Inventory Site Record

Trinity Gardens (Haringey)

Brief Description

Trinity Gardens is an elongated triangle north of Bounds Green Road that was laid out as public gardens in two phases. Initially the east end of the site known as Finsbury Gardens was created between 1864-94 and in the second phase between 1896-1906 the remainder of the site was laid out, the whole area now named Trinity Gardens. At that time the obelisk drinking fountain that commemorates Mrs Catharine Smithies of Earlham Grove was relocated to its present site in Trinity Gardens.

Practical Information
Previous / Other name:
Bounds Green Gardens
Site location:
Trinity Road/Finsbury Gardens
N22 8HU
What 3 Words:
Type of site:
Public Gardens
Open to public?
Opening times:
Special conditions:
Public transport:
Tube: Wood Green (Piccadilly). Bus: 221.
Research updated:
Last minor changes:

Please check with the site owner or manager for latest news. www.haringey.gov.uk

Full Site Description

A hamlet known as Woodleigh existed here from Saxon times, linked to London by a track that took much the same route as today's Green Lanes, the section through Wood Green now called High Road. Bounds Green Road existed as an old route from the C14th, and between these two tracks to the north of their junction was once commonland, later used for farming and coppiced woodland. A remnant of the former commonland is now the site of Trinity Gardens. The land in this area probably formed part of the large Bowes Farm Manor Estate, granted by Henry IV to the Dean and Chapter of St Paul's Cathedral in 1412. From the late C18th part of the estate became the extensive farmland of Wood Green Farm, which with other large estates such as Nightingale Hall Farm and the Bakesfield Estate to the south meant that Wood Green remained largely farmland until the mid C19th. The area then began to be built over to house the growing population, development taking place particularly after the arrival of the railways. In 1852 the Finsbury Freehold Land Society purchased 92 acres of Wood Green Farm and developed the Wood Green Estate, a housing development of 480 plots. At the same time large houses were also being built in the area and public amenities, schools and churches were gradually provided. In 1894 Wood Green Urban District Council was established, and it was following this that the series of public gardens were laid out, including Trinity Gardens, Nightingale Gardens, Avenue Gardens and Crescent Gardens (q.q.v.).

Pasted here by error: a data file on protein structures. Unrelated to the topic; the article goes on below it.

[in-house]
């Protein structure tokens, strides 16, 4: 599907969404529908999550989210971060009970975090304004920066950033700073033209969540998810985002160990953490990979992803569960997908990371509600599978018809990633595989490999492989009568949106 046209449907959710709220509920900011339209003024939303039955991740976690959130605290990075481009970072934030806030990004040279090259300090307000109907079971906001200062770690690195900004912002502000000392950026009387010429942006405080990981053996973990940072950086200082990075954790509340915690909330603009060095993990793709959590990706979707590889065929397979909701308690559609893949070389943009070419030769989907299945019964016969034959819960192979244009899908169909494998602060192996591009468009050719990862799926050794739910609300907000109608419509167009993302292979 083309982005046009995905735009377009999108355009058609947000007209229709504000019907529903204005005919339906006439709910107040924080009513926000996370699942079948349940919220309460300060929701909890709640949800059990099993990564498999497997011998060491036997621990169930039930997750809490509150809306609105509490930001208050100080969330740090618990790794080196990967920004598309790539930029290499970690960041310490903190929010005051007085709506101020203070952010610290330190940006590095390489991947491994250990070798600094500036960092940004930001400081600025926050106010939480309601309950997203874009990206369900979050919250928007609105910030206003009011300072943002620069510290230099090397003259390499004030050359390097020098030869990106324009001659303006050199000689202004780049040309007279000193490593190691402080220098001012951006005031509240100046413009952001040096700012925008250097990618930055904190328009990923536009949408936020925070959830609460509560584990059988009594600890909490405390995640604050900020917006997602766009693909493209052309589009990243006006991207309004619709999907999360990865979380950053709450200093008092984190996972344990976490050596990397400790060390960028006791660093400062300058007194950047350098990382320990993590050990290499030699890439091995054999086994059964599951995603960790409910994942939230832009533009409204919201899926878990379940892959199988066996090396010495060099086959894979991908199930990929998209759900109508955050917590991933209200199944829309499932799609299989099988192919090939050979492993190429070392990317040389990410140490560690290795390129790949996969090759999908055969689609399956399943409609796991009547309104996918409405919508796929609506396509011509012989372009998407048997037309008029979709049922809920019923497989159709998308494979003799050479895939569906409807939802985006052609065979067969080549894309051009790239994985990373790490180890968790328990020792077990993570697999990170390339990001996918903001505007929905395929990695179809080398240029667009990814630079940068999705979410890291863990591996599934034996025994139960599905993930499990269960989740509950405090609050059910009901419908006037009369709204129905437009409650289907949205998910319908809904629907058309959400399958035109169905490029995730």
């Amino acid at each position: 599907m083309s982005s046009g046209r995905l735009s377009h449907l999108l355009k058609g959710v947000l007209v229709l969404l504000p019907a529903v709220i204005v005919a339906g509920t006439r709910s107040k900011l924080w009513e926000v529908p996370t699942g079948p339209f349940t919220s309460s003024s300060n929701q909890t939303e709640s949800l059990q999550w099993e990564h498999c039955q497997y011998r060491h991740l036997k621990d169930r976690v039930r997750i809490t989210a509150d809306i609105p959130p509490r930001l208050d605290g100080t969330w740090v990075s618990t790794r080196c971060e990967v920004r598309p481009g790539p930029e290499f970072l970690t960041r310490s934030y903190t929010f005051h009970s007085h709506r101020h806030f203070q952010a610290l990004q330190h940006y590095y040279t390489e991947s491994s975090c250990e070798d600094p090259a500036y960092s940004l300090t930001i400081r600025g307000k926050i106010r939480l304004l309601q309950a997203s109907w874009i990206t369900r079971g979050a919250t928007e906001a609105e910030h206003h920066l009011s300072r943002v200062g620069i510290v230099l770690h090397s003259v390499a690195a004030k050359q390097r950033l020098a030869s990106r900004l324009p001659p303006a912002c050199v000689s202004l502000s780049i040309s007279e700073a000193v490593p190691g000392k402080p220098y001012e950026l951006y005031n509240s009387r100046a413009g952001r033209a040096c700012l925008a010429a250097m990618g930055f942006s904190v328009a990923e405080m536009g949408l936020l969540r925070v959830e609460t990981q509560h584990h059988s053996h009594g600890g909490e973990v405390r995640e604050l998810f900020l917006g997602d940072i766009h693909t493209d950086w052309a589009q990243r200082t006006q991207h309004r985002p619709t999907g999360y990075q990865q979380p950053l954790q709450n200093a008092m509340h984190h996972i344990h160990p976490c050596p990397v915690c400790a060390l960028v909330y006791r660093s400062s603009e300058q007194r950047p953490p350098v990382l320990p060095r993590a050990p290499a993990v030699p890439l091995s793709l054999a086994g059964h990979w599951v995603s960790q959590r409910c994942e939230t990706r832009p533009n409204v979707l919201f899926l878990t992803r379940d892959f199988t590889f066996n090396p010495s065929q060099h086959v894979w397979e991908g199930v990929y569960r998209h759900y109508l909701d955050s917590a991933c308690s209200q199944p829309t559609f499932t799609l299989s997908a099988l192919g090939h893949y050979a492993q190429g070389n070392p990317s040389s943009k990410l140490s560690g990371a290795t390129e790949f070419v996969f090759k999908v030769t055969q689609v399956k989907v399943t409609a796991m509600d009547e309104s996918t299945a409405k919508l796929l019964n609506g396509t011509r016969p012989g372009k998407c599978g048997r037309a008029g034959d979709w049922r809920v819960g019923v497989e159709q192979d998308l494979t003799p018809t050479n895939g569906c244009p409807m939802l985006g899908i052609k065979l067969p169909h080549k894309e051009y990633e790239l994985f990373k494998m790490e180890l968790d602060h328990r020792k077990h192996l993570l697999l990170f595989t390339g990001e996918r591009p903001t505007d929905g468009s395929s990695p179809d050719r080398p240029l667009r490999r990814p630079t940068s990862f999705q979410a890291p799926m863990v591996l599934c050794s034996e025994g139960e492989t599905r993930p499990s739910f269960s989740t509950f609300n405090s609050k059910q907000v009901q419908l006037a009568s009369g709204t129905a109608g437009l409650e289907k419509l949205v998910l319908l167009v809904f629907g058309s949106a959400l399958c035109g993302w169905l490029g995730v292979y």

Trinity Gardens, on an elongated triangle north of Bounds Green Road, was laid out as public gardens in two phases. The first phase was the east end of the current site, initially known as Finsbury Gardens, which was laid out around 1894 and covered the area between Finsbury Road and the former Fishmongers and Poulterers Almshouses. The second phase took place between 1896 and 1906, covering the western part of the site. In 1904 the obelisk drinking fountain was moved to its current site from the original site at the junction of Bounds Green Road and Park Avenue, necessitated by the laying of tramlines. The unpolished Cornish granite obelisk on a polished granite plinth was first erected in 1879. It bears the following inscription above one of the four drinking bowls: 'Erected in affectionate remembrance of Mrs Catharine Smithies of Earlham Grove, Wood Green. Founder of the "Band of Mercy" movement, and presented by her family and friends for the use of the public'. There are biblical quotations above the other three bowls. Mrs Smithies' charitable works with the Band of Mercy were aimed at teaching children moral and Christian duties of kindness to animals.

The west end of the gardens is of flat grass edged with trees, which are mostly Acer saccarhinum, one of which dates from the C19th. The east end is slightly undulating with serpentine paths preserving the original layout; planting includes five formal rose beds, a shrub bed with some very old hollies and hawthorns, and informal groups of yew, holly, laurel and Quercus ilex, some Ailanthus and Prunus pissardii. There are horse chestnuts on the north, south and east boundaries. At the western tip of Trinity Gardens, a strip of grassland with a central path and a number of mature London plane and silver birch trees, extends the green space to the north, eventually linking with Finsbury Gardens (q.v.). South of Bounds Green Road, the chain of green space extends with Nightingale Gardens, which itself links to Avenue Gardens and Wood Green Common.

Sources consulted:

Curtis p23; Wood Green, Southgate & Palmers Green Weekly Herald, 4 Feb 1955; Nathaniel Lichfield & Partners Ltd, 'Trinity Gardens Conservation Area Character Appraisal' (LB Haringey, 2008)

Further Information (Planning and Conservation)
Grid ref:
TQ308908 (530634,190784)
Size in hectares:
c. 0.6
Site ownership:
LB Haringey
Site management:
Parks Service (Woodside Neighbourhood)
1864 - 1894; 1896 - 1906
Listed structures:
LBII: Drinking Fountain
On National Heritage List for England (NHLE), Parks & Gardens:

Registered common or village green on Commons Registration Act 1965:

Yes: Green (TVG46)
Protected under London Squares Preservation Act 1931:


Local Authority Data

The information below is taken from the relevant Local Authority's planning legislation, which was correct at the time of research but may have been amended in the interim. Please check with the Local Authority for latest planning information.

On Local List:
In Conservation Area:
Conservation Area name:
Trinity Gardens
Tree Preservation Order:
Nature Conservation Area:
Green Belt:
Metropolitan Open Land:
Special Policy Area:
Other LA designation:

Please note the Inventory and its content are provided for your general information only and are subject to change. It is your responsibility to check the accuracy.